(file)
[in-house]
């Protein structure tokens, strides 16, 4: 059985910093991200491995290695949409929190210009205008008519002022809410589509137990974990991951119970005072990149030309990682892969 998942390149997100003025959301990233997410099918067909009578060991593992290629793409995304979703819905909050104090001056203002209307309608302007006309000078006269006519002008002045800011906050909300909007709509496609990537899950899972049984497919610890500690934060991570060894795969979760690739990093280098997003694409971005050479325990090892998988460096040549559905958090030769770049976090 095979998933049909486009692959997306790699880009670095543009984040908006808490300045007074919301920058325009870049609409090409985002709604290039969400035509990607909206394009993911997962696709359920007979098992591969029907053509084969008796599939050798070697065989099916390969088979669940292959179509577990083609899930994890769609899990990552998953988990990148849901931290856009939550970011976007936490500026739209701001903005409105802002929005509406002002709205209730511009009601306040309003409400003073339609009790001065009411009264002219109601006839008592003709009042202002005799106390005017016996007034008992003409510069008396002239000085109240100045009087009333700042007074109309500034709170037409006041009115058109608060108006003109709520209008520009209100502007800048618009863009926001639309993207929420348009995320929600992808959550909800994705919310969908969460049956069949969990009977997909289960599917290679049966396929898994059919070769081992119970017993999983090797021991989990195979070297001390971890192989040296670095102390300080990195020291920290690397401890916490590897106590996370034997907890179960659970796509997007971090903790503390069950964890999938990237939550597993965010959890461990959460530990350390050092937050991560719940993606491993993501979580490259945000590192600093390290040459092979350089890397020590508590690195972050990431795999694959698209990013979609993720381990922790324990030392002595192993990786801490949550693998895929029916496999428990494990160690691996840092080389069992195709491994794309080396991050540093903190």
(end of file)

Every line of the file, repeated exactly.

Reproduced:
[in-house]
């Protein structure tokens, strides 16, 4: 059985910093991200491995290695949409929190210009205008008519002022809410589509137990974990991951119970005072990149030309990682892969 998942390149997100003025959301990233997410099918067909009578060991593992290629793409995304979703819905909050104090001056203002209307309608302007006309000078006269006519002008002045800011906050909300909007709509496609990537899950899972049984497919610890500690934060991570060894795969979760690739990093280098997003694409971005050479325990090892998988460096040549559905958090030769770049976090 095979998933049909486009692959997306790699880009670095543009984040908006808490300045007074919301920058325009870049609409090409985002709604290039969400035509990607909206394009993911997962696709359920007979098992591969029907053509084969008796599939050798070697065989099916390969088979669940292959179509577990083609899930994890769609899990990552998953988990990148849901931290856009939550970011976007936490500026739209701001903005409105802002929005509406002002709205209730511009009601306040309003409400003073339609009790001065009411009264002219109601006839008592003709009042202002005799106390005017016996007034008992003409510069008396002239000085109240100045009087009333700042007074109309500034709170037409006041009115058109608060108006003109709520209008520009209100502007800048618009863009926001639309993207929420348009995320929600992808959550909800994705919310969908969460049956069949969990009977997909289960599917290679049966396929898994059919070769081992119970017993999983090797021991989990195979070297001390971890192989040296670095102390300080990195020291920290690397401890916490590897106590996370034997907890179960659970796509997007971090903790503390069950964890999938990237939550597993965010959890461990959460530990350390050092937050991560719940993606491993993501979580490259945000590192600093390290040459092979350089890397020590508590690195972050990431795999694959698209990013979609993720381990922790324990030392002595192993990786801490949550693998895929029916496999428990494990160690691996840092080389069992195709491994794309080396991050540093903190």